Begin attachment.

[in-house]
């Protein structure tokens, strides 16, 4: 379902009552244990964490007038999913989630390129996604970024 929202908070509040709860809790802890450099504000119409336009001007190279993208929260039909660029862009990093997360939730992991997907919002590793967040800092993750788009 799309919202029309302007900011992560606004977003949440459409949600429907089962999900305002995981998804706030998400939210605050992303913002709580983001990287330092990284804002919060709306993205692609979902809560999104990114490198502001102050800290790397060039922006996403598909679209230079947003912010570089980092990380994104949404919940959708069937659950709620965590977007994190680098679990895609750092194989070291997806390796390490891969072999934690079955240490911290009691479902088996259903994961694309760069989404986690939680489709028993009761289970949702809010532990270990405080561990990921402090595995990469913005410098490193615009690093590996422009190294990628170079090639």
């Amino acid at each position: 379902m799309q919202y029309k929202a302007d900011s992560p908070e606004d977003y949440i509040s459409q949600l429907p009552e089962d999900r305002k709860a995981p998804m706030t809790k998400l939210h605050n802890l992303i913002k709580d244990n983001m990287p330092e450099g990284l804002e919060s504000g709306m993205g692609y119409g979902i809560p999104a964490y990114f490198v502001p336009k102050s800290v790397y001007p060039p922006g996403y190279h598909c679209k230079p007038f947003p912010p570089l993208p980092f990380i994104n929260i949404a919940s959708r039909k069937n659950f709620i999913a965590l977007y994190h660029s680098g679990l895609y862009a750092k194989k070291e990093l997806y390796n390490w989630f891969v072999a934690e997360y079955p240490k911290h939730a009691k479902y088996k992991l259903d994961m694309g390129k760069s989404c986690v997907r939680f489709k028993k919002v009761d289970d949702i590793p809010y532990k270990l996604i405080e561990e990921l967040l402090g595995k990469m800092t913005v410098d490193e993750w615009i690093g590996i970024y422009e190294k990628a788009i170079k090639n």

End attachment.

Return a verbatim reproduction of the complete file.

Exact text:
[in-house]
């Protein structure tokens, strides 16, 4: 379902009552244990964490007038999913989630390129996604970024 929202908070509040709860809790802890450099504000119409336009001007190279993208929260039909660029862009990093997360939730992991997907919002590793967040800092993750788009 799309919202029309302007900011992560606004977003949440459409949600429907089962999900305002995981998804706030998400939210605050992303913002709580983001990287330092990284804002919060709306993205692609979902809560999104990114490198502001102050800290790397060039922006996403598909679209230079947003912010570089980092990380994104949404919940959708069937659950709620965590977007994190680098679990895609750092194989070291997806390796390490891969072999934690079955240490911290009691479902088996259903994961694309760069989404986690939680489709028993009761289970949702809010532990270990405080561990990921402090595995990469913005410098490193615009690093590996422009190294990628170079090639």
């Amino acid at each position: 379902m799309q919202y029309k929202a302007d900011s992560p908070e606004d977003y949440i509040s459409q949600l429907p009552e089962d999900r305002k709860a995981p998804m706030t809790k998400l939210h605050n802890l992303i913002k709580d244990n983001m990287p330092e450099g990284l804002e919060s504000g709306m993205g692609y119409g979902i809560p999104a964490y990114f490198v502001p336009k102050s800290v790397y001007p060039p922006g996403y190279h598909c679209k230079p007038f947003p912010p570089l993208p980092f990380i994104n929260i949404a919940s959708r039909k069937n659950f709620i999913a965590l977007y994190h660029s680098g679990l895609y862009a750092k194989k070291e990093l997806y390796n390490w989630f891969v072999a934690e997360y079955p240490k911290h939730a009691k479902y088996k992991l259903d994961m694309g390129k760069s989404c986690v997907r939680f489709k028993k919002v009761d289970d949702i590793p809010y532990k270990l996604i405080e561990e990921l967040l402090g595995k990469m800092t913005v410098d490193e993750w615009i690093g590996i970024y422009e190294k990628a788009i170079k090639n």